By Chris Harrison
Magazine: Winter 2010 | Volume 17, No. 2
Humans are better at certain tasks than computers. In this issue of XRDS, we embrace the human side of computing and look at human computation, the act of using humans to 'compute' information, facilitated and organized with machines.
By XRDS Staff
By Michael Bernstein, Inbal Talgam-Cohen
By Daniel Gooch
By Matt Might
By Vaggelis Giannikas
Labor-on-demand---it's like cloud computing but with human workers.
By Lukas Biewald
An associate professor at New York Universitys Stern School of Business uncovers answers about who are the employers in paid crowdsourcing, what tasks they post, and how much they pay.
By Panagiotis G. Ipeirotis
While many organizations turn to human computation labor markets for jobs with black-or-white solutions, there is vast potential in asking these workers for original thought and innovation.
By Aniket Kittur
A professor and several PhD students at MIT examine the challenges and opportunities in human computation.
By Robert C. Miller, Greg Little, Michael Bernstein, Jeffrey P. Bigham, Lydia B. Chilton, Max Goldman, John J. Horton, Rajeev Nayak
Can human computation bring together people from diverse backgrounds to solve age-old math problems?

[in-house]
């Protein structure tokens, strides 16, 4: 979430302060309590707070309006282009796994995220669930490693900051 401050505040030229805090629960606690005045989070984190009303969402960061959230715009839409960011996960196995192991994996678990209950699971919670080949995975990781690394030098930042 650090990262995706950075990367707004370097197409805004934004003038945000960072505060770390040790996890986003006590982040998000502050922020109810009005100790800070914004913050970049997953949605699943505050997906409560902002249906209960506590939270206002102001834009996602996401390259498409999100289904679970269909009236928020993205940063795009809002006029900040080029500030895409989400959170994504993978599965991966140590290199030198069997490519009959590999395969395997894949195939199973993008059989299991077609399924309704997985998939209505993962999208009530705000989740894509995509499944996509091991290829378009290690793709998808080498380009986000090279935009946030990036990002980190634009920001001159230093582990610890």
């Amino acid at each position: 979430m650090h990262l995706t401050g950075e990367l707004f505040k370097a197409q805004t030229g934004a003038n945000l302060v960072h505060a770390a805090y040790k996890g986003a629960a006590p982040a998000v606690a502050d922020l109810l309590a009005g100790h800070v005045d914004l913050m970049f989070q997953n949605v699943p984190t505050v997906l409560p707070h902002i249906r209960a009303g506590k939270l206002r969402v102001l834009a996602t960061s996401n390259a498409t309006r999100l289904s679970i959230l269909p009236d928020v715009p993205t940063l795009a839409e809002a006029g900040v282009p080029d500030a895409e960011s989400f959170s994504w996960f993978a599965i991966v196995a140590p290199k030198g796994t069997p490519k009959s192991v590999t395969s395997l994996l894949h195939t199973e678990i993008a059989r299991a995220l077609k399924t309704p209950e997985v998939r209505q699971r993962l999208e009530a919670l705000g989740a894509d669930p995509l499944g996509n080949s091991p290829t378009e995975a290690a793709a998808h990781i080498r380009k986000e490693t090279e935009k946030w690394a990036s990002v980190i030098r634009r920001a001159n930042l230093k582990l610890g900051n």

By Jason Dyer
Can people help computers solve challenging optimization problems?
By Michael Mitzenmacher
Exploring Twitter and live events by structure and context can shed light on what people think.
By David A. Shamma
Paid crowd workers are not just an API call---but all too often, they are treated like one.
By M. Six Silberman, Lilly Irani, Joel Ross
Two computer scientists have created a video game about mice and elephants that can make computer encryption properly secure---as long as you play it randomly.
By Ran Halprin, Moni Naor
By Robert J. Simmons
To find out how Amazon.com runs its marketplace for crowdsourced labor, we spoke to the vice president at the company responsible for it.
By Nelson Zhang
By Dmitry Batenkov
By Jason Wiese
By James Stanier